Trees Are Toxic For Bees?
lime trees are toxic for bees, others provide a very useful nectar source.
Reputedly some lime trees (tilia) are
poisonous for some bee species and less toxic for others, or have at least a narcotic effect. Such an effect will obvioulsy make the bees vulnerable to predators.
If you find
dead bees beneath a lime tree, suffice to say, it’s likely you have a poisonous
variety, or at least one which has those narcotic effects.
An exception to this could be a
case I personally heard about.
had been found beneath a lime tree with parts of the abdomen missing. It transpired that Great tits had taken
advantage of bumblebees feeding on a lime tree, and had
eaten the parts of the bumblebee they apparently find most appetizing!
trees (also known as Linden trees) are favoured
by beekeepers, and Linden honey is especially popular in Romania,
for example, but Linden does not produce propolis. Bees may also harvest the honeydew produced by
aphids on the leaves.
Trees Are Safe For Bees?
is thought that non-toxic limes are:
or small-leaved Lime (sometimes referred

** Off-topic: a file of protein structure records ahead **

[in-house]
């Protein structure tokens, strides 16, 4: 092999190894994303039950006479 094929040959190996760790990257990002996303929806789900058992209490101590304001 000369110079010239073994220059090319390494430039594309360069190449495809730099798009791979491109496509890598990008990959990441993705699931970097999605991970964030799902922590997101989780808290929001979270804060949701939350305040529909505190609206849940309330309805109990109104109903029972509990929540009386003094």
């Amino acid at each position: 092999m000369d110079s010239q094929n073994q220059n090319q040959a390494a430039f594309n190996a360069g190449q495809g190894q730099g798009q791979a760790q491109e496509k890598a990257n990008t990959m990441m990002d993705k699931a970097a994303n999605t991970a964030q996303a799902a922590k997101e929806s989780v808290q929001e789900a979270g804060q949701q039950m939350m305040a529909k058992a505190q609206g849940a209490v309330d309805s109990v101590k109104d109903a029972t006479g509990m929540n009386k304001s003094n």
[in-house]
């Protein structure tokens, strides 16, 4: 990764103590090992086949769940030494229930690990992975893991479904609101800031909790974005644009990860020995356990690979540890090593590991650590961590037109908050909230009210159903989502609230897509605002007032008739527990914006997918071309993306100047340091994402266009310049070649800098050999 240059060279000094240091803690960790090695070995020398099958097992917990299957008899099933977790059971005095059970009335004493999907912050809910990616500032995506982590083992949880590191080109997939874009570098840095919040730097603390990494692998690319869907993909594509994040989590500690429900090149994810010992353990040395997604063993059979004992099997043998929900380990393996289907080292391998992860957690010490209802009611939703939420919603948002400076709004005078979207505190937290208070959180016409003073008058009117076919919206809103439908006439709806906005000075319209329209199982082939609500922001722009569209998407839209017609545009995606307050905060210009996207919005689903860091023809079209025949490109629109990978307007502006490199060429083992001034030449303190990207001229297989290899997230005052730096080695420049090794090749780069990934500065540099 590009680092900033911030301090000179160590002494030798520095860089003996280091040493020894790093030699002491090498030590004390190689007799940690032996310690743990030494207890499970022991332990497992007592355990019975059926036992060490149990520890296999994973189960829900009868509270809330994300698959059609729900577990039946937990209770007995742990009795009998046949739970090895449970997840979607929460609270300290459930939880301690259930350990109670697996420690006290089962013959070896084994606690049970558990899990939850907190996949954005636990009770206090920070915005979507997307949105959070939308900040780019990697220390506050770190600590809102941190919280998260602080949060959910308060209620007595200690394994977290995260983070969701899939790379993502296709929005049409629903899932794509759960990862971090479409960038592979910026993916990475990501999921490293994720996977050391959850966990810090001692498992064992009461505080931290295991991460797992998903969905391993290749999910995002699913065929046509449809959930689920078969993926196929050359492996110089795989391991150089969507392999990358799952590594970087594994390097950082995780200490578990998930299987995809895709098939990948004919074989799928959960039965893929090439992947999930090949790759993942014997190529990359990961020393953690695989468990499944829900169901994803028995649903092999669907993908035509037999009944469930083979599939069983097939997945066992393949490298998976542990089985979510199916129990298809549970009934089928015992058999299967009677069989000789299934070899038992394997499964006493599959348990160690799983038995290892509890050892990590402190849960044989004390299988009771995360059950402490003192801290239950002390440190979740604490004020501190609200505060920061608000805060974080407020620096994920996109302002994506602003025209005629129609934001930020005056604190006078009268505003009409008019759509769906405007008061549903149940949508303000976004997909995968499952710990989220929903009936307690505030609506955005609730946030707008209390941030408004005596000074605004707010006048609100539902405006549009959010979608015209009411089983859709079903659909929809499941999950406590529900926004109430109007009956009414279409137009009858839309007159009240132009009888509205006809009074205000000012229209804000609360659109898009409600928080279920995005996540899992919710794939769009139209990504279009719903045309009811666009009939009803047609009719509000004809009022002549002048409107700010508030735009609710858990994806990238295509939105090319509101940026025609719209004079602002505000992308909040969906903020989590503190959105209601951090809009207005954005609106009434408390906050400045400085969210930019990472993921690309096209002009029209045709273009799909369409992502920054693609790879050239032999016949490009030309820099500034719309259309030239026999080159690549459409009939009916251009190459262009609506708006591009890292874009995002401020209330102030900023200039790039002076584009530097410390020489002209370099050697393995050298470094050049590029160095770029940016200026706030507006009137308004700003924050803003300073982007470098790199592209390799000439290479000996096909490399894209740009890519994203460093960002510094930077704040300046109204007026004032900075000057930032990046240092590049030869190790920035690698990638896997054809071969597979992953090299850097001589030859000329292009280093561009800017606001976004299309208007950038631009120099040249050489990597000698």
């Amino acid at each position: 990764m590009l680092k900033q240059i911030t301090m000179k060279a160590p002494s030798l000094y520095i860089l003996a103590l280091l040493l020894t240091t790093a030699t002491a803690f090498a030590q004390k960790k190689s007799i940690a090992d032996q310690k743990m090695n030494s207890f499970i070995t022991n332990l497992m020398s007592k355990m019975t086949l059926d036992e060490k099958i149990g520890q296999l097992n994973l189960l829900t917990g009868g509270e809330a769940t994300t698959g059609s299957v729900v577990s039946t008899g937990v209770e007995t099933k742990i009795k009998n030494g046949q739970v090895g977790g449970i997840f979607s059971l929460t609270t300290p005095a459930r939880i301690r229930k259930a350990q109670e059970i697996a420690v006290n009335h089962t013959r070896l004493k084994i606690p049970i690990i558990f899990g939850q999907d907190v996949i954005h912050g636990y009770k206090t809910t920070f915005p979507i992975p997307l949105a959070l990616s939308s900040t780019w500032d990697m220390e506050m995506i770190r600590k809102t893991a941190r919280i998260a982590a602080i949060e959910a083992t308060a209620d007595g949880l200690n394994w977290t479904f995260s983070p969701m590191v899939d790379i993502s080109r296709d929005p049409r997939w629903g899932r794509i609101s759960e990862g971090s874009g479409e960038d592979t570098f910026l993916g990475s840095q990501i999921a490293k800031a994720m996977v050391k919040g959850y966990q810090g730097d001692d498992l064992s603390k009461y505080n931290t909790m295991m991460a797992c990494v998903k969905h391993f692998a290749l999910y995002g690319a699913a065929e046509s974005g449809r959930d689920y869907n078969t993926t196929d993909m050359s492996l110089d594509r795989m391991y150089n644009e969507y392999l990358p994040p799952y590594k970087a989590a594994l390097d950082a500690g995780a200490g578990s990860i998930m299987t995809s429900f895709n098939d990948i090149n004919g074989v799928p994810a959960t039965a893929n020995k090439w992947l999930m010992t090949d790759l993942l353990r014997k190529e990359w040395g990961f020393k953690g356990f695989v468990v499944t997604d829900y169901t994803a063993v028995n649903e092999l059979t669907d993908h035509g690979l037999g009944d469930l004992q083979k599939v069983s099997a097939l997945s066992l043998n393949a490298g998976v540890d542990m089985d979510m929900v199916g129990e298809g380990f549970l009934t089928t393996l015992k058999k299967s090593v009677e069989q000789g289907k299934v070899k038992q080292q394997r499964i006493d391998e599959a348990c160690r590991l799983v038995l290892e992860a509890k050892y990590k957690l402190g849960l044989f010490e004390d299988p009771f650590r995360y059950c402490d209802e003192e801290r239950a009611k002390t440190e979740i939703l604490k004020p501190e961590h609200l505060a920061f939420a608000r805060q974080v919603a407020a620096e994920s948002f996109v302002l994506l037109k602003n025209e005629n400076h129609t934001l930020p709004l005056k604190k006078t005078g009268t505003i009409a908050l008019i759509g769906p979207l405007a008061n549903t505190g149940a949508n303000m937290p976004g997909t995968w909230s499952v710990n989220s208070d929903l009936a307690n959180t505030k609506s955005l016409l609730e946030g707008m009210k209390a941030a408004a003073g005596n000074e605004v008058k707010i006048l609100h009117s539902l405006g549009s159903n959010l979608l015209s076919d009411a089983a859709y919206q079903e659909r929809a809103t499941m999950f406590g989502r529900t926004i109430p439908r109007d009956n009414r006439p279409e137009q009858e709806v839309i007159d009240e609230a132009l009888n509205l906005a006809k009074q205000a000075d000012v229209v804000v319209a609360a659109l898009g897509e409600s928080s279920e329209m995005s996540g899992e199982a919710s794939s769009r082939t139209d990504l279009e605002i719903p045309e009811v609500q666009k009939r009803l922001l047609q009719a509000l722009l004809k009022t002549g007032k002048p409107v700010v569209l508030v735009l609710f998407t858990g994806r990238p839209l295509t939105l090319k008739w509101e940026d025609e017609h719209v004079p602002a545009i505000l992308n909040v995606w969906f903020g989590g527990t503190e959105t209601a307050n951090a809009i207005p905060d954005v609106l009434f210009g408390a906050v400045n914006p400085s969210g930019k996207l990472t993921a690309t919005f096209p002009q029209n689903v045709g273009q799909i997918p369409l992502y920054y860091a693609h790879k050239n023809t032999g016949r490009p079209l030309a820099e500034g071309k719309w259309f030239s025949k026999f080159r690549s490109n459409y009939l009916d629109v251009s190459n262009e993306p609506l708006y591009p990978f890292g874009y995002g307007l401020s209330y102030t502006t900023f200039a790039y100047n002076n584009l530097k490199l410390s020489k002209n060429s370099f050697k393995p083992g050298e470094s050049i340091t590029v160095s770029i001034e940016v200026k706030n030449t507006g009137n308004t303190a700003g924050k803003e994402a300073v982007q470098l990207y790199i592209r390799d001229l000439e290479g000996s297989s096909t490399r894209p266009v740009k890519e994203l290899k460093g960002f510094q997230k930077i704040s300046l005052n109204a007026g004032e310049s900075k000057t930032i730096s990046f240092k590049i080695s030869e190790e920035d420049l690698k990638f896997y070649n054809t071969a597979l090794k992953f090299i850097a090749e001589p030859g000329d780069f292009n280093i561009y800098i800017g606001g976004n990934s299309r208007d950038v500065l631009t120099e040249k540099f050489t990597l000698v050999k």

to as the Small-leaved Linden or Little-leaf Linden). This species is native to Britain, Europe,
Skandinavia, and the Caucasus.
- Tilia platyphyllos or large-leaved
lime (but also known as the large-leaved linden). It is native to Britain and other
parts of Europe. This species is pictured below (courtesy of Wikipedia).
Trees Are Toxic For Bees?
Excerpt from 'A Sting In The Tale' by Professor Dave Goulson (also author of Bumblebee Behaviour And Ecology):
"Buff-tailed and white tailed bumblebees love the flowers of lime trees, although there is something in the nectar which seems to make them dopey and even sometimes kill them".
The following lime
trees are regarded as poisonous for bees (or having an unfortunate/narcotic effect, or hamper the bee in some way), and so should be kept out of the bee
- Tilia 'Petiolaris' or weeping
silver lime (native to the Balkans)
This is what RHS say about weeping silver lime:
“silver lime is a statuesque import from eastern Europe.
Bees pollinate the flowers in summer but often die in the process as the nectar
is toxic to them. ……......
They are pollinated by bees but as the nectar is toxic
to them, you can sometimes find silver lime trees with piles of dozy or even
dead bees beneath it. Indeed, tea made from the flowers of Tilia tomentosa can act
as a sedative so the tree clearly has some strong narcotic properties”.
- Tilia euchlora or Caucasian lime – thought to be a
narcotic (i.e. induces a state of sleep of drowsiness – this would increase the
vulnerability of bees).
- Tilia tomentosa (silver lime
in the UK and silver linden in
the US) – especially toxic for bumblebees, but apparently not so toxic for
honeybees. Unfortunately, I would avoid
growing this species in the bee garden – bumblebees will still visit this tree, and if we plant
it for honeybees, bumblebees are still likely to visit and be poisoned
- Tilia dasystila are considered
toxic to bees, as are Tilia orbicularis.